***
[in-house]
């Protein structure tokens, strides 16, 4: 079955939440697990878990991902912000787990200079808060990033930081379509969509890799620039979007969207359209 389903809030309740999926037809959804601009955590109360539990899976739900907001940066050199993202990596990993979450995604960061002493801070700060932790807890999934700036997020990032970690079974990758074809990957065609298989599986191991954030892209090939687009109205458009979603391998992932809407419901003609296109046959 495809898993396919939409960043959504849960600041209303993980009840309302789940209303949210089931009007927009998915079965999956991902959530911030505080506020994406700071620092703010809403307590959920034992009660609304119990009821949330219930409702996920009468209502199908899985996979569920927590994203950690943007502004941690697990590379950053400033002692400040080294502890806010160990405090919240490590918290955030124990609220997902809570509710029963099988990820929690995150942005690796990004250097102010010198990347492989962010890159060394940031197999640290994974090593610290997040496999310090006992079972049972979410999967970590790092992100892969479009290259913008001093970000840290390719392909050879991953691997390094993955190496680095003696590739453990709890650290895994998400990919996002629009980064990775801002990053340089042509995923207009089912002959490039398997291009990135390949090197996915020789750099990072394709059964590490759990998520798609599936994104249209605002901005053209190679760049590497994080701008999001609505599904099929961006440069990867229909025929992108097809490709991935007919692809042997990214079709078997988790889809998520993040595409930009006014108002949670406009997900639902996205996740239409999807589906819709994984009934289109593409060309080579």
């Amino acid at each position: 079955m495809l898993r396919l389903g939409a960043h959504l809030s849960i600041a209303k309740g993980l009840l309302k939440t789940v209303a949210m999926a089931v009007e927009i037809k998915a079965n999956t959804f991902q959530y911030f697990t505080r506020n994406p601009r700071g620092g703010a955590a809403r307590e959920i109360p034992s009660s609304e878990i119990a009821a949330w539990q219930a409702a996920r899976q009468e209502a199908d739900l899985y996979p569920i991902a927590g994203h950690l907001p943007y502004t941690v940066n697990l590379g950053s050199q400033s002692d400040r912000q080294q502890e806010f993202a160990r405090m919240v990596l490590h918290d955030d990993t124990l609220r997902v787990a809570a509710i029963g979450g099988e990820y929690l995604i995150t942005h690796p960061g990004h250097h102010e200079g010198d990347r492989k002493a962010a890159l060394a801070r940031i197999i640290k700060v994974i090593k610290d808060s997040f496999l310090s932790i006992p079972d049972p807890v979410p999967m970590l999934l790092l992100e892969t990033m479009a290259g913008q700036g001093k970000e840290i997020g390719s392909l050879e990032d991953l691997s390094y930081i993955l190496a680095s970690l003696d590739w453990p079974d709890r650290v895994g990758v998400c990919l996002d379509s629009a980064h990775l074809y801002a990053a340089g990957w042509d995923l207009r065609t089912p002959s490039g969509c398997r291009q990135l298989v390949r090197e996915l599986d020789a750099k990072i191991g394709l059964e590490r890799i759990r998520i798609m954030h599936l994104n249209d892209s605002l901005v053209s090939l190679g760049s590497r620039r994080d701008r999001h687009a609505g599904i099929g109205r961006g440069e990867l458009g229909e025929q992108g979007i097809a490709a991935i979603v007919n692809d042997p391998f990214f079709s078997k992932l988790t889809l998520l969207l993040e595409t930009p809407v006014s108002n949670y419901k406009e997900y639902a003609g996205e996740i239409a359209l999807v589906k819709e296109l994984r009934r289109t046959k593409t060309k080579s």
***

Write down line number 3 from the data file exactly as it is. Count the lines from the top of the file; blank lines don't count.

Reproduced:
């Amino acid at each position: 079955m495809l898993r396919l389903g939409a960043h959504l809030s849960i600041a209303k309740g993980l009840l309302k939440t789940v209303a949210m999926a089931v009007e927009i037809k998915a079965n999956t959804f991902q959530y911030f697990t505080r506020n994406p601009r700071g620092g703010a955590a809403r307590e959920i109360p034992s009660s609304e878990i119990a009821a949330w539990q219930a409702a996920r899976q009468e209502a199908d739900l899985y996979p569920i991902a927590g994203h950690l907001p943007y502004t941690v940066n697990l590379g950053s050199q400033s002692d400040r912000q080294q502890e806010f993202a160990r405090m919240v990596l490590h918290d955030d990993t124990l609220r997902v787990a809570a509710i029963g979450g099988e990820y929690l995604i995150t942005h690796p960061g990004h250097h102010e200079g010198d990347r492989k002493a962010a890159l060394a801070r940031i197999i640290k700060v994974i090593k610290d808060s997040f496999l310090s932790i006992p079972d049972p807890v979410p999967m970590l999934l790092l992100e892969t990033m479009a290259g913008q700036g001093k970000e840290i997020g390719s392909l050879e990032d991953l691997s390094y930081i993955l190496a680095s970690l003696d590739w453990p079974d709890r650290v895994g990758v998400c990919l996002d379509s629009a980064h990775l074809y801002a990053a340089g990957w042509d995923l207009r065609t089912p002959s490039g969509c398997r291009q990135l298989v390949r090197e996915l599986d020789a750099k990072i191991g394709l059964e590490r890799i759990r998520i798609m954030h599936l994104n249209d892209s605002l901005v053209s090939l190679g760049s590497r620039r994080d701008r999001h687009a609505g599904i099929g109205r961006g440069e990867l458009g229909e025929q992108g979007i097809a490709a991935i979603v007919n692809d042997p391998f990214f079709s078997k992932l988790t889809l998520l969207l993040e595409t930009p809407v006014s108002n949670y419901k406009e997900y639902a003609g996205e996740i239409a359209l999807v589906k819709e296109l994984r009934r289109t046959k593409t060309k080579s």